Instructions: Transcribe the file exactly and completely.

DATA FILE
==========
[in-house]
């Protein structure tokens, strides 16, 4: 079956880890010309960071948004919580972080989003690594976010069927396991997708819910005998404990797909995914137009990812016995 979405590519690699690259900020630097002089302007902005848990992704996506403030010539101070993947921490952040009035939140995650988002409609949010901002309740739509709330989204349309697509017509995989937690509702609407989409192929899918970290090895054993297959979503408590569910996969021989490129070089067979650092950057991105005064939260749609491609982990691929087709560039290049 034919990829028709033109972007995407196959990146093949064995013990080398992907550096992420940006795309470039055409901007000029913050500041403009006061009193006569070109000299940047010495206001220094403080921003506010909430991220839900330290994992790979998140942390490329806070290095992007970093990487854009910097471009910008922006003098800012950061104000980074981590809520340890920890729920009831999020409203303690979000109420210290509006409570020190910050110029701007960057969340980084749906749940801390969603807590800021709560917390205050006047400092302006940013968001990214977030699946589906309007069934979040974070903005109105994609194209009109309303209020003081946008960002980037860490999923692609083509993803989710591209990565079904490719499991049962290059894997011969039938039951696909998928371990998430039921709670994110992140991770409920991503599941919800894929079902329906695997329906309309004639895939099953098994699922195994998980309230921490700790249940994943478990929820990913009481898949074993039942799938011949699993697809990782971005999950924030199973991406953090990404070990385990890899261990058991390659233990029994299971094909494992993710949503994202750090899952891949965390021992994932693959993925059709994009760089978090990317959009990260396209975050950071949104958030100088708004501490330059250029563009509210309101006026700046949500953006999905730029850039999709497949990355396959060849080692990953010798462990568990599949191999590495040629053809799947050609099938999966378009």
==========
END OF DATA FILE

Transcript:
[in-house]
């Protein structure tokens, strides 16, 4: 079956880890010309960071948004919580972080989003690594976010069927396991997708819910005998404990797909995914137009990812016995 979405590519690699690259900020630097002089302007902005848990992704996506403030010539101070993947921490952040009035939140995650988002409609949010901002309740739509709330989204349309697509017509995989937690509702609407989409192929899918970290090895054993297959979503408590569910996969021989490129070089067979650092950057991105005064939260749609491609982990691929087709560039290049 034919990829028709033109972007995407196959990146093949064995013990080398992907550096992420940006795309470039055409901007000029913050500041403009006061009193006569070109000299940047010495206001220094403080921003506010909430991220839900330290994992790979998140942390490329806070290095992007970093990487854009910097471009910008922006003098800012950061104000980074981590809520340890920890729920009831999020409203303690979000109420210290509006409570020190910050110029701007960057969340980084749906749940801390969603807590800021709560917390205050006047400092302006940013968001990214977030699946589906309007069934979040974070903005109105994609194209009109309303209020003081946008960002980037860490999923692609083509993803989710591209990565079904490719499991049962290059894997011969039938039951696909998928371990998430039921709670994110992140991770409920991503599941919800894929079902329906695997329906309309004639895939099953098994699922195994998980309230921490700790249940994943478990929820990913009481898949074993039942799938011949699993697809990782971005999950924030199973991406953090990404070990385990890899261990058991390659233990029994299971094909494992993710949503994202750090899952891949965390021992994932693959993925059709994009760089978090990317959009990260396209975050950071949104958030100088708004501490330059250029563009509210309101006026700046949500953006999905730029850039999709497949990355396959060849080692990953010798462990568990599949191999590495040629053809799947050609099938999966378009």